Gerrard's no retiring geriatric
Grabbing newspaper headlines this week was the remarkable Steven Gerrard, who moved up Liverpool’s all-time goal-scorer charts but then refused to discuss his long-term future at the club.
In one of the more remarkable themes to have developed this season, Gerrard kept up his incredible appearance record in the win at Villa Park. The 32-year-old skipper once again played every minute of the match in a game which saw him score from the penalty spot to take his tally to 159 (and move into seventh on the list ahead of Michael Owen). It means Gerrard has now played every minute of every league game this season. Only Everton’s Leighton Baines and Villa’s Matt Lowton have done the same.
Remember, this is a player who only played in 18 league games last season and 21 the campaign before that. While a lot of credit must go to Liverpool’s head of performance, Glenn Driscoll, and fitness coach Ryland Morgans, manager Brendan Rodgers said Gerrard’s 31-game run was in the main down to the player himself.
After Sunday’s win, Rodgers revealed his captain had an injection in his heel to allow him to play.
“He was in a bit of pain and struggling to get a boot on,” said Rodgers. “It was nothing major but many other players might not have played.”
Rodgers went on to liken Gerrard to Ryan Giggs in terms of his habit of taking good care of his body, thus extending his playing career.
“He can play on into his late 30s,’’ said the manager. “He’s a remarkable man. Look at his fitness level and his running ability. He has been like that the majority of the season.
“He is a remarkable professional. He’s in early. He gets changed, lets the medics assess him to make sure he’s alright and has the right foods at the right time to be ready to train at 10.30. He goes out, gets his final preparation for training, does his core work and stretching and then goes out.
“I have never seen him give less than 150 per cent in training every single day. He never has a lazy day.”
While some may be concerned at Rodgers’ fondness for bandying about terms like “150 per cent” and even “200 per cent”, the manager’s only worry right now is the skipper’s apparent reluctance to contemplate discussing a new contract until the end of this season. Gerrard has 15 months left on his current two-year contract and Liverpool will not want to allow that contract to tick down as far as it did last time – Stevie G was just five months from becoming a free agent when he put pen to paper.
After Sunday’s game, Gerrard said, “For me, it (contract talk) is not a priority at the moment. The most important thing for me now is to move on to the West Ham game. I want to finish the season strong. I am feeling good.
“Of course I am happy that the club are mentioning new contracts, but it’s not important at the moment. What we need to do is put pressure on for that European place. A lot of the teams above us need to play each other.”
There is no suggestion that Gerrard is in any way saying his contract discussions will hinge on guaranteed European football next season (in fact he even went on to say that “with a few improvements in the summer to the squad, we believe we can put in a better challenge to the top four next season”). However, it is worth noting that Liverpool are only in seventh place despite having their inspirational leader in the team for every game this season. At this rate, those improvements this summer will have to be spectacular.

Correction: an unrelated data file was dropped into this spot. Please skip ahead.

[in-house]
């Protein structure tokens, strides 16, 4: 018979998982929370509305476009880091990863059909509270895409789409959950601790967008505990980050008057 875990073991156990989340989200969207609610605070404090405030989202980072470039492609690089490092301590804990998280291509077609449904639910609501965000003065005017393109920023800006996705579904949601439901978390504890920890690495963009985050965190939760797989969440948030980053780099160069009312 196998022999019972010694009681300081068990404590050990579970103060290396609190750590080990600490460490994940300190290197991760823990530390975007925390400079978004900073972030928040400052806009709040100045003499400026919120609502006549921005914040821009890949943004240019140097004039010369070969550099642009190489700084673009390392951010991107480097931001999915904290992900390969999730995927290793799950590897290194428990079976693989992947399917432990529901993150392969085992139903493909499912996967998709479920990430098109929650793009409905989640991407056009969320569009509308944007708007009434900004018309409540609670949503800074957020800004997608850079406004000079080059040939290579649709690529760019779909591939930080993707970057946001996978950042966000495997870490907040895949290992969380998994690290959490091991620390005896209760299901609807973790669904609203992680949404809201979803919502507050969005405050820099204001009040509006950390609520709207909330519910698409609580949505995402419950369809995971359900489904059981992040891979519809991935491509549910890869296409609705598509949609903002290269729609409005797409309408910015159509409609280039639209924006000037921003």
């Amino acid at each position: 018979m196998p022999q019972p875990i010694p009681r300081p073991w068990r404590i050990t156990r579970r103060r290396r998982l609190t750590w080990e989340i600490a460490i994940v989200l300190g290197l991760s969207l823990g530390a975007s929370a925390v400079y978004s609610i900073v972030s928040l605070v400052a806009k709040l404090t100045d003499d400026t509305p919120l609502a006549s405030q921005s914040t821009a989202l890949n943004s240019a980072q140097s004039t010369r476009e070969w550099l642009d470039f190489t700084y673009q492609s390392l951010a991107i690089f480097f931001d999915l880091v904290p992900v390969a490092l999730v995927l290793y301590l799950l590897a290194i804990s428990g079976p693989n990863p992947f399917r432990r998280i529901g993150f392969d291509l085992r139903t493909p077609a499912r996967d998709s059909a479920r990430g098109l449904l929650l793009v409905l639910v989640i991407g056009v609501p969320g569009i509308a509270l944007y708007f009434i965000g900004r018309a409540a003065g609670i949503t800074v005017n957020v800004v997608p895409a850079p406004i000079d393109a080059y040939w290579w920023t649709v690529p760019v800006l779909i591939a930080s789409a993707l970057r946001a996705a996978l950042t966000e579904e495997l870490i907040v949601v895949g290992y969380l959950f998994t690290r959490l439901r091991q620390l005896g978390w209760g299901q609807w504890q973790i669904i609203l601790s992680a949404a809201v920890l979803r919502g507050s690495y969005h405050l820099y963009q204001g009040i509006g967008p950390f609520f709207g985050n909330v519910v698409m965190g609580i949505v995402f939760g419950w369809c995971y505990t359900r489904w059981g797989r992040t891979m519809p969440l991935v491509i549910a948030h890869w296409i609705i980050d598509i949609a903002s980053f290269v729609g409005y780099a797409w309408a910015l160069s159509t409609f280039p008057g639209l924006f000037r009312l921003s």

Nonetheless, Sunday’s game did offer some encouraging signs. To start with, this time they did not need a strike from Luiz Suarez, who before the kick-off at Villa Park had supplied 38.5 per cent of the Reds’ goals. His main contribution was winning a fifth penalty of the season – the most by any player in the league. Furthermore, they were able to get the job done without Daniel Sturridge in the starting lineup.
Instead, Philippe Coutinho again caught the eye. The 20-year-old Brazilian probably should have scored a third league goal on Sunday when he was through one-on-one with Brad Guzan but he had to be content on the day with producing the superb pass for Jordan Henderson’s leveler. That took his contribution in six Premier League appearances to three assists and two goals.
As for Henderson, well his neatly-taken goal was the third of a campaign in which he has only made nine starts. He has overtaken last season’s goal tally and is playing with a confidence that looked ragged at the start of his Anfield career. Our studio pundit, John Barnes, put Henderson’s obvious belief down to the super work he has been doing with England’s Under-21s. He captained them to six wins in six games last year and in February was named Player of the Year.
To the neutrals, Liverpool’s pursuit of European football (and therefore their neck-and-neck race with Merseyside rivals Everton) will supply some of the entertainment in a Barclays Premier league season run-in that looks unlikely to feature any great drama in the title race.
The grim battle to avoid relegation could yet entertain us, the battle for Champions League places will definitely do so, and how about Gerrard’s personal quest to complete a 38-game season in pursuit of European football for his beloved club? I, for one, will be keeping a close eye on that.